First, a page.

Project LightSpeed: How Facebook shrunk Messenger down by 75%

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To make its iPhone messaging app run better—especially on older phones—Facebook rewrote it from the ground up. The new version is going live now. In August 2011, Facebook introduced Messenger, an iPhone and Android app that spun off the social network’s chat feature into a stand-alone experience. Meant to compete with texting plans from wireless carriers—and made possible by Facebook’s acquisition of a messaging startup called Beluga —the app was an instant hit . And it’s been an enduring one: Messenger hit one billion monthly active users in 2016 and was the world’s most-downloaded app in 2019, according to App Annie . Read Full Story

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Signal should be protesters’ messaging app of choice thanks to new blur face tool

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The new version of Signal allows you to quickly and safely share images of protests without putting the protesters around you at risk of identification and retaliation. When it comes to privacy, there are some good messaging apps (Apple’s Messages, WhatsApp) and some bad ones (Facebook Messenger). But there’s only one truly great messaging app when it comes to privacy: Signal. Read Full Story

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How Facebook became “the most Chinese company In Silicon Valley”

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In this excerpt from Alex Kantrowitz’s new book, “Always Day One,” he describes how Facebook’s Mark Zuckerberg responded to the threat posed by Snapchat. At around the same time Facebook was working out its News Feed issues, an upstart messaging app called Snapchat — led by the brash Stanford graduate Evan Spiegel — built a feature called Stories, which let people share photos and videos with friends that disappeared in a day. Snapchat’s users loved how Stories gave them a carefree way to post (in contrast with Facebook, where your posts would go to everyone and stick around forever) and the app’s usage exploded. Spiegel, who once spurned a $3 billion acquisition offer from Zuckerberg, was now hitting him where it hurt. In the zero-sum game of social media, where time spent on one platform is time not spent on another, Spiegel had the energy, the sharing, and was driving …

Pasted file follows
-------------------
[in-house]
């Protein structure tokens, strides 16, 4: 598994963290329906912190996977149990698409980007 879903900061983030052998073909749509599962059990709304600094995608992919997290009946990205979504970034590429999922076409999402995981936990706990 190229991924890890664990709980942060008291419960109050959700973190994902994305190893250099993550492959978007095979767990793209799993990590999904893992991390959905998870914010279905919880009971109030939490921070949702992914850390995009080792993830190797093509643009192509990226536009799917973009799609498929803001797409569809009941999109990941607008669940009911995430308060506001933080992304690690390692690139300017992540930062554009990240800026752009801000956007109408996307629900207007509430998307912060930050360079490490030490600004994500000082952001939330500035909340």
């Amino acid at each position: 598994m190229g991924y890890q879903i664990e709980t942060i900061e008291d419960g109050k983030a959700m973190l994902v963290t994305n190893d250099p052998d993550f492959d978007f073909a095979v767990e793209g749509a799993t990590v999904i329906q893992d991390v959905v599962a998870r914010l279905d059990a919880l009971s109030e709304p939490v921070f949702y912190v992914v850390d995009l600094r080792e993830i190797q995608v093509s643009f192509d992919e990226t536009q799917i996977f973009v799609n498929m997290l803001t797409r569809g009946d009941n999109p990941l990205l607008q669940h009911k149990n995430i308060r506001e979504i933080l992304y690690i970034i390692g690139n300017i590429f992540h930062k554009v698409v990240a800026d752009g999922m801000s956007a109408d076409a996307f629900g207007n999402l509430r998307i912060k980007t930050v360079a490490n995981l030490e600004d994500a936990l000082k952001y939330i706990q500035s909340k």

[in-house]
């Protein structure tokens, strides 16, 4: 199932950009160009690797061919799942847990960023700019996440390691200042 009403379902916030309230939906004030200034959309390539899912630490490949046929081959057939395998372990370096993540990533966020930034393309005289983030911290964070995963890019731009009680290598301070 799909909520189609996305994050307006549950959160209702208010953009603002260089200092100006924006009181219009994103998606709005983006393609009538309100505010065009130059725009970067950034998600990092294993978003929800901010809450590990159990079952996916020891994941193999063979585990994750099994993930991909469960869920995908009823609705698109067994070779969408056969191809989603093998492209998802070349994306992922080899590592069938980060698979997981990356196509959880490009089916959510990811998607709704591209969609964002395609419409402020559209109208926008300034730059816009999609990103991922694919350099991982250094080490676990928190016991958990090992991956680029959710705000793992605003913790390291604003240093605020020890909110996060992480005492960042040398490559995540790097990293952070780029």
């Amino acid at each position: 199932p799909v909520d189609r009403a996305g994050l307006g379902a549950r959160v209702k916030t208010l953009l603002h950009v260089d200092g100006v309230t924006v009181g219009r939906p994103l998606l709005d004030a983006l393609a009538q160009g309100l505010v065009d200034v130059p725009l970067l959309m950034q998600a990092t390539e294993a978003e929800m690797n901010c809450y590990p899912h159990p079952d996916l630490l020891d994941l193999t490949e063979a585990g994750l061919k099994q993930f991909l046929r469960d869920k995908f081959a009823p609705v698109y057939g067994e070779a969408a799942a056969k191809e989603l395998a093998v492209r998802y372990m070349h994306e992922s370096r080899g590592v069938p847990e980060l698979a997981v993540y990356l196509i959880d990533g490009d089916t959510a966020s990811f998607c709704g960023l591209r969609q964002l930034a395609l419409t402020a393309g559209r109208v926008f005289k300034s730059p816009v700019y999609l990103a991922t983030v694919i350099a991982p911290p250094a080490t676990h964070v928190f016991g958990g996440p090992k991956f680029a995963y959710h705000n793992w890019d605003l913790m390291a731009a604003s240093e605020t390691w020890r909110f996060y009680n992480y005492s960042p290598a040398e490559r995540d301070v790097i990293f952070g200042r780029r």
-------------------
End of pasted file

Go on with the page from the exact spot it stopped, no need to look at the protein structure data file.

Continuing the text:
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Coronavirus hits iPhone sales harder than expected in China